• Always put periods and commas INSIDE quotation marks. It doesn’t matter if the quotation marks are single or double, whether the quotation marks are setting off dialogue, quoted material, or the title of a work; periods and commas go inside the quotation marks.
      “I love chimpanzees,” she said. “I’m also afraid of them.”
      Caesar looked around at the trees, and then back at Will. “Caesar is home.”
      “Take your stinking paws off me, you damned dirty ape,” he said angrily. (I watched “Rise of the Planet of the Apes” this weekend, in case you were wondering.)
    • Put colons and semicolons OUTSIDE quotation marks. These aren’t used as frequently in dialogue as other punctuation, but if you have occasion to use them, always put them outside quotation marks.
      Shakespeare said, “All the world’s a stage”; if that’s the case, we’re in desperate need of a stage manager.
    • Put exclamation points and question marks INSIDE quotation marks when they apply to a line of dialogue and OUTSIDE quotation marks when they apply to a sentence as
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    December 12, 2016

    Thinking about Writing: Effective Dialogue, Part 3 (Realistic vs. Natural Dialogue)

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    brick green no smile b:wToday I’m continuing my ongoing conversation on dialogue and discussing the difference between realistic and natural dialogue, and the way each can strengthen or sabotage a story.

    Realistic dialogue is conversation that occurs exactly the way people talk in real life, complete with hems and haws, boring filler/minutiae, mundane back-and-forth, sound effects,  etc. The small talk and discussions over where to go for dinner that really do populate our everyday conversations usually serve next-to-no purpose in fiction, unless your purpose is to put your reader in “skim” mode for the rest of the book. I read all too many manuscripts where the author seems to have painstakingly transcribed real-life conversations directly onto the page in places where I have no need (or desire) to hear them. The pleasant small-talk at the beginning and end of a phone conversation, the back-and-forth between a husband and wife over breakfast, the dialogue with a waitress at a restaurant– these are all exchanges of dialogue that happen on a daily basis, but who wants to open a rom-com novel, get to the big date, and have to sit through the waitress listing the specials? Those exchanges don’t drive the story, and they usually slow it down. Unless an exchange like this reveals something important about a character– the main character’s date is incredibly rude to the waitress, or he orders four rare steaks and that’s when she first suspects he’s a werewolf, etc.– this sort of dialogue can be culled from a story and will never be missed.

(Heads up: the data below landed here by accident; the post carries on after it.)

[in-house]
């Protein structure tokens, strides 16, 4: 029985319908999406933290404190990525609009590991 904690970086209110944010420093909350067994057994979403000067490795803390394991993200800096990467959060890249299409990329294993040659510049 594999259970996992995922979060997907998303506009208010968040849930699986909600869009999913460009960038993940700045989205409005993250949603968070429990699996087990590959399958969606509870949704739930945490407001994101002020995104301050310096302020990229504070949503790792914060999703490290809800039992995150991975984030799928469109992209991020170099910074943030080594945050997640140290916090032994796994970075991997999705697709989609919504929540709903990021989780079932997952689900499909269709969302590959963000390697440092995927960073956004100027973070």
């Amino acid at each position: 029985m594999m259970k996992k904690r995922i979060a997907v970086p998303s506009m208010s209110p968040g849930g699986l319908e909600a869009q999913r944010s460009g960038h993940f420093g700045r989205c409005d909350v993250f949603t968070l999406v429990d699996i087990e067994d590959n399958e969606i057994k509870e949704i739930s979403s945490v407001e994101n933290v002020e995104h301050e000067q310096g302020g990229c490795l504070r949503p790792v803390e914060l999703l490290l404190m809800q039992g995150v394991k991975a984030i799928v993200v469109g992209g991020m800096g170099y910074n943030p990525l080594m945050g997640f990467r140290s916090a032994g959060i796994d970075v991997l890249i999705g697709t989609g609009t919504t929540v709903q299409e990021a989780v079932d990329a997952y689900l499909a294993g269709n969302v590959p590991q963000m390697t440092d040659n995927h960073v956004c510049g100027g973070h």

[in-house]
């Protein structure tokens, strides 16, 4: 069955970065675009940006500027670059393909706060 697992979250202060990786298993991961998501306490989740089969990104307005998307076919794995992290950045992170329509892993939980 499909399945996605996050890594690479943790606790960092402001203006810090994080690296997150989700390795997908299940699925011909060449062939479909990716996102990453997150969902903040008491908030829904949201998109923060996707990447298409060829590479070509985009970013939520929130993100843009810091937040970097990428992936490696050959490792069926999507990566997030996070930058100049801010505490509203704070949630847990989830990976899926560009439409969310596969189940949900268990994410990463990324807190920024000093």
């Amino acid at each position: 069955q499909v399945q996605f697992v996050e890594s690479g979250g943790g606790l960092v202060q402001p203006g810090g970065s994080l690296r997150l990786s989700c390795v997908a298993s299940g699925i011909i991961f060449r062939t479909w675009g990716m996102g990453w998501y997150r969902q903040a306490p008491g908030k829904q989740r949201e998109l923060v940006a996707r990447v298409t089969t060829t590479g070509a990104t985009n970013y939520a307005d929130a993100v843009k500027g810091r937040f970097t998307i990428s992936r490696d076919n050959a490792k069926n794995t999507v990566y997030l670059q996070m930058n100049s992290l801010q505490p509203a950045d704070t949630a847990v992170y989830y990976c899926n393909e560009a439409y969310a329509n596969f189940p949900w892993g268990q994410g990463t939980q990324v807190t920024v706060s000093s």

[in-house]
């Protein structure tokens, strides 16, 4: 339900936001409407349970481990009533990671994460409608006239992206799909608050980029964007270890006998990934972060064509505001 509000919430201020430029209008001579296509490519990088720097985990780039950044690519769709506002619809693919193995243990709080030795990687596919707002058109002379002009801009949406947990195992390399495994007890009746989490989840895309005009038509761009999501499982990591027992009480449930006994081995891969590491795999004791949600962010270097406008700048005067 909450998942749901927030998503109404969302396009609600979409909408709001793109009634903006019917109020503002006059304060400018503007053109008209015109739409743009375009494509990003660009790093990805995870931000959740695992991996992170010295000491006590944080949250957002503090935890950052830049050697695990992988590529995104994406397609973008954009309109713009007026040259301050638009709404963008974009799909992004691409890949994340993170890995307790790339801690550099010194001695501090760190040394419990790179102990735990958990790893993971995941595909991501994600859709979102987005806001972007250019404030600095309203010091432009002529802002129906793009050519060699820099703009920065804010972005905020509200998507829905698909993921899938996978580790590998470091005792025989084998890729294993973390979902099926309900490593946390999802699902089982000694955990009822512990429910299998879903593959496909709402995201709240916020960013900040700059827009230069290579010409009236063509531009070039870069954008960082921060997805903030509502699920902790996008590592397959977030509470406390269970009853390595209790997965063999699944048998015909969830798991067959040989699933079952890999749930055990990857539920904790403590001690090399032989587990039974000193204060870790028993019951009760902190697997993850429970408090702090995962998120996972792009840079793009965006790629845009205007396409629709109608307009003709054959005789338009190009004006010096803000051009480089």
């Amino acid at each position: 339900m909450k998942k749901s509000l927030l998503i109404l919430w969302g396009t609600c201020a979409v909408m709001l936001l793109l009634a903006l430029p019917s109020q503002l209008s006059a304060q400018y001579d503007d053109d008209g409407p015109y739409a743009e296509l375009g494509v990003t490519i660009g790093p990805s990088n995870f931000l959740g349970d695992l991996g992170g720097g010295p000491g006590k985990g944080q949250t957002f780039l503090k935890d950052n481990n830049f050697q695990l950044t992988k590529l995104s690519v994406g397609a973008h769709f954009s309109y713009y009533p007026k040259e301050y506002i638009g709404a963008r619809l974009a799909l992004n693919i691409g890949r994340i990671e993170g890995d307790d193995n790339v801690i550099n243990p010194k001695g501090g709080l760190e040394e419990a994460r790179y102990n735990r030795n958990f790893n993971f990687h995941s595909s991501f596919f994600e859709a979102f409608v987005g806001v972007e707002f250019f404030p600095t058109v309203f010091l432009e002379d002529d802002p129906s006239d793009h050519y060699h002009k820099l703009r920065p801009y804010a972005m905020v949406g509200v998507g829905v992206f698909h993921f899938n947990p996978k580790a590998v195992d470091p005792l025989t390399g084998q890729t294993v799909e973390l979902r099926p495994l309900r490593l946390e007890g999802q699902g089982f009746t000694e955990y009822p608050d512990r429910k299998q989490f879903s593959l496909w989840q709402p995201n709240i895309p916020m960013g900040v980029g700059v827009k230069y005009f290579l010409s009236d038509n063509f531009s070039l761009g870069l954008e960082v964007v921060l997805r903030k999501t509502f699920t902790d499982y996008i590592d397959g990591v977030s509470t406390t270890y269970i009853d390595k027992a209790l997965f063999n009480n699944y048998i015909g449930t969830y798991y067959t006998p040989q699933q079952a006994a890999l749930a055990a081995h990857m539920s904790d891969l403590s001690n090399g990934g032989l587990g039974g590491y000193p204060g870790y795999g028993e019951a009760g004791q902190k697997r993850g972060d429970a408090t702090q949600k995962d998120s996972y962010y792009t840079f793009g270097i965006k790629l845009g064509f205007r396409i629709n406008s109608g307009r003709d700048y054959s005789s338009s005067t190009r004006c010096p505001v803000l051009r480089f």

Also falling into the realistic-dialogue category is dialogue punctuated with sound effects/hems and haws. The only thing more awkward than a character running into an ex while on a date with someone new is having to read their conversation in which every line starts with “uh” or “er.” You can communicate that a character is uncomfortable much more effectively (and cleanly) by telling the reader that

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    December 8, 2016

    Thinking about Writing: Effective Dialogue, Part 2 (The Sooner the Better)

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    brick green no smile b:wIf you caught Tuesday’s post, you’ll know I’m spending a few days talking about good dialogue in fiction– how to write it, how not to write it, how to recognize it, and who does it well.

    One of the suggestions I often make when reading manuscripts is for the author to use dialogue earlier. In general, the more pages that pass without hearing a character speak, the more distanced I feel from her and the longer it takes for me to engage with/care about her. The most common source of this problem seems to be the author’s compulsion to tell the reader EVERYTHING he knows about a character right away. I’ve lost track of how many manuscripts I’ve read that started out with a literal biography of the main character from childhood to the events of the story– what she was like in high school, how many relationships she’s been in, what her friends are like, what her work history is, etc . While it’s important for the author to know all this so he can write intelligently about the character, the reader doesn’t need to find out all the background info at once (or ever, in some cases). My favorite way to get to know a character is to hear him talk and to see how he interacts with other characters and his environment; to be dropped in the middle of this character living and breathing rather than shown his baby album and medical records, and so I frequently encourage authors to examine whether they need to pare down their opening content in order to get to the first “live” scene sooner. Now, obviously I’m not saying there’s a hard-and-fast rule for how early in a manuscript dialogue should appear, or that you should manufacture some if it’s not a natural place for it, but how do you make that call? Though by no means a comprehensive list,